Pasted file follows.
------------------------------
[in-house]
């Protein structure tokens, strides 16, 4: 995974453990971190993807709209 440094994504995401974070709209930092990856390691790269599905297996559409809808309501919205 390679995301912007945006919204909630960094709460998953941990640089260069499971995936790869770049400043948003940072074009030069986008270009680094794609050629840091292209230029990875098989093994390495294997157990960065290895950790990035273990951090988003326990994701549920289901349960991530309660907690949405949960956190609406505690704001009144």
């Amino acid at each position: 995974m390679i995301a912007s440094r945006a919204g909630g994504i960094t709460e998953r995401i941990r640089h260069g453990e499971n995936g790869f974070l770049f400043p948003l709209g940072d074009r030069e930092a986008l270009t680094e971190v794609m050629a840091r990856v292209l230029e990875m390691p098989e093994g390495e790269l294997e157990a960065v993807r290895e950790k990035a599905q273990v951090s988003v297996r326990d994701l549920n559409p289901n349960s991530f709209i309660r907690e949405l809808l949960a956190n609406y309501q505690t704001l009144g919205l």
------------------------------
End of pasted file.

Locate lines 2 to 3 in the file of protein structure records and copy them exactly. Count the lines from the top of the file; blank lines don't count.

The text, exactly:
């Protein structure tokens, strides 16, 4: 995974453990971190993807709209 440094994504995401974070709209930092990856390691790269599905297996559409809808309501919205 390679995301912007945006919204909630960094709460998953941990640089260069499971995936790869770049400043948003940072074009030069986008270009680094794609050629840091292209230029990875098989093994390495294997157990960065290895950790990035273990951090988003326990994701549920289901349960991530309660907690949405949960956190609406505690704001009144």
């Amino acid at each position: 995974m390679i995301a912007s440094r945006a919204g909630g994504i960094t709460e998953r995401i941990r640089h260069g453990e499971n995936g790869f974070l770049f400043p948003l709209g940072d074009r030069e930092a986008l270009t680094e971190v794609m050629a840091r990856v292209l230029e990875m390691p098989e093994g390495e790269l294997e157990a960065v993807r290895e950790k990035a599905q273990v951090s988003v297996r326990d994701l549920n559409p289901n349960s991530f709209i309660r907690e949405l809808l949960a956190n609406y309501q505690t704001l009144g919205l």